The mansion was built in 1911 by the Count Moïse de Camondo, a banker, with architect René Sergent, to set off his spectacular collection of 18c French furniture and art objects, a period he was passionate about and zealously specialized in.
Aubusson tapestries, canvases by Élisabeth Vigée-Lebrun or items that once belonged to Marie-Antoinette. are in view. Also on display, are a collection of Sèvres porcelain and furniture by cabinetmakers Riesener and Oeben.
The Ottoman Jewish roots of the Camondo family
The Camondos are mentioned in Edmund de Waal’s The Hare with Amber Eyes and in Le dernier des Camondo, or The Last of the Camondo Family, by Pierre Assouline,
A prominent Sefardic family the Camondo settled in Venice, after the 1492 Spanish decree. Following the Austrian takeover of Venice in 1798, members of the Camondo family established themselves in Istanbul. The family flourished as merchants and the business, and branched off in 1802 with the founding of their own bank becoming financiers. Isaak (1851–1911) and his brother Abraham-Solomon (1781–1873), flourished as Jewish-Turkish bankers and philanthropists . After the death of his only son Raphael (1810–1866) the eighty-six-year-old patriarch Abraham-Solomon, followed In 1869, his grand-sons Behor Abraham Camondo (1829–1889) and Nissim Camondo (1830–1889) to Paris, where they had established business connections. Nissim and Élise Fernandez de Camondo had one son Moise who in 1910 rebuilt the house. When Moïse passed away in 1935, he left the Camondo home with the entire collection inside to the French State. His only stipulation was that it be maintained untouched as an artistic dwelling of pure 18c style. Moïse chose the museum's name in homage to his father and son, both named Nissim de Camondo, the latter (son) having died in 1917 as a pilot in the French army.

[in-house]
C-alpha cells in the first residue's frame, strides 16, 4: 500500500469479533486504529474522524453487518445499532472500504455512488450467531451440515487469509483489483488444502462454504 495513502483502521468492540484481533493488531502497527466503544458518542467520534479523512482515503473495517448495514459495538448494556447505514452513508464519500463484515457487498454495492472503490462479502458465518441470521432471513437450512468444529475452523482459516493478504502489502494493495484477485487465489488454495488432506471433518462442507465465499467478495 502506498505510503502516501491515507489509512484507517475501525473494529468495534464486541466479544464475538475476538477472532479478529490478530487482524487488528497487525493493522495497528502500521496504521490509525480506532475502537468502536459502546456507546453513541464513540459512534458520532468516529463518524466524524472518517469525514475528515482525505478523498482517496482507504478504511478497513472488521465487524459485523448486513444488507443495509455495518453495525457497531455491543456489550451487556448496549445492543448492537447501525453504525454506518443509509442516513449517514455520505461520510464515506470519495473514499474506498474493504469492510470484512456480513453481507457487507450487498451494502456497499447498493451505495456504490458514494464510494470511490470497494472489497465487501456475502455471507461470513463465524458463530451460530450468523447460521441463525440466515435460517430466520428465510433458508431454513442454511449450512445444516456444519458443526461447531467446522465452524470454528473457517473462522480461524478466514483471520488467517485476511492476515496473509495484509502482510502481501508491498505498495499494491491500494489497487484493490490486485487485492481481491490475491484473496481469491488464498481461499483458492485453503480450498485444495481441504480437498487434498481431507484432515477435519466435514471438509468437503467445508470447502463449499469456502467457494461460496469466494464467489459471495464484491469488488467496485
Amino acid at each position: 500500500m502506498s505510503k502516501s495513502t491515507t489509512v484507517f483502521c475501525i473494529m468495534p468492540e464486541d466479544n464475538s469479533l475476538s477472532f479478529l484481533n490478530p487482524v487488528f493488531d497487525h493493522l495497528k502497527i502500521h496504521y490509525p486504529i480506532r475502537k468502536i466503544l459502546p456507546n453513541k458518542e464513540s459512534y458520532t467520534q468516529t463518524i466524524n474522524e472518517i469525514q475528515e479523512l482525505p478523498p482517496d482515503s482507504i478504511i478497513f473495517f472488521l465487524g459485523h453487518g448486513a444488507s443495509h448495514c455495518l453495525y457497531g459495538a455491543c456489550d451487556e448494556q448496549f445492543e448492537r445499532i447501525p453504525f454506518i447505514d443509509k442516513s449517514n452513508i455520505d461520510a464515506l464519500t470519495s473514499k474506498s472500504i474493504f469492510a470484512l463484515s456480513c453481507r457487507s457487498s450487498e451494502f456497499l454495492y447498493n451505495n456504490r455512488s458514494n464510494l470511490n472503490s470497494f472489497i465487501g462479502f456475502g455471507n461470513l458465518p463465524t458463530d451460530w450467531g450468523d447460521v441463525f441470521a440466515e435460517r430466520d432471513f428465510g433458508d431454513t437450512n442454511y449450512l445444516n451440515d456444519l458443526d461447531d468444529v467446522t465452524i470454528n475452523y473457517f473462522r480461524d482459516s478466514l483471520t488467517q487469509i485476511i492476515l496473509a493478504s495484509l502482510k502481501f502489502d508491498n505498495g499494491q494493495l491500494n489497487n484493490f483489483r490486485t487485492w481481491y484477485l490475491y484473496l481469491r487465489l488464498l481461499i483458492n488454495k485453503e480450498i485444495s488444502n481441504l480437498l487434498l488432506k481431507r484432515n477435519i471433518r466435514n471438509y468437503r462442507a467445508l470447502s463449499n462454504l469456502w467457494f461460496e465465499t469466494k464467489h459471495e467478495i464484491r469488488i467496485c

This family is now extinct after the last descendants died: Nissim de Camondo was killed in aerial combat during World War I in 1917, his father Moïse de Camondo banker and art collector died in 1935, , then his daughter Béatrice de Camondo, (1894–1944), French socialite along with her two children (Fanny and Bertrand) and her ex-husband Léon Reinach, were deported and murdered in Auschwitz around 1944 .
Surviving the Spanish expulsion, how ironic and tragic it is, that this affluent family with all its philanthropic contributions of impressionism art collection to the Louvre, and the Camondo's Monceau mansion to the French Gov, couldn't be rescued and saved by the French, from the horrible fate of the Holocaust.
Once a private estate, it became a park in 1861 designed by Baron Haussmann, and is the most charming park to walk through. Beautiful trees, flowers, water fall, some small pools and funny antiquated structures. Entrance to the park is through great wrought iron gates embellished with gold.
Further down on Rue Monceau to my surprise a red pagoda structure can be detected
One of the unusual houses of Paris. Built by a wealthy Chinese art dealer, Ching Tsai Loo, this Chinese pagoda denotes the rest of the neighborhood.
Lunch at this iconic but pricey seafood place
Marius and Jannet - 4, Avenue George V,
- Téléphone: 33-147234188
Dinner at this charming in a great location
La Mediterranee 2 place l’Odeon (across from the Odeon Theater)
To be continued ...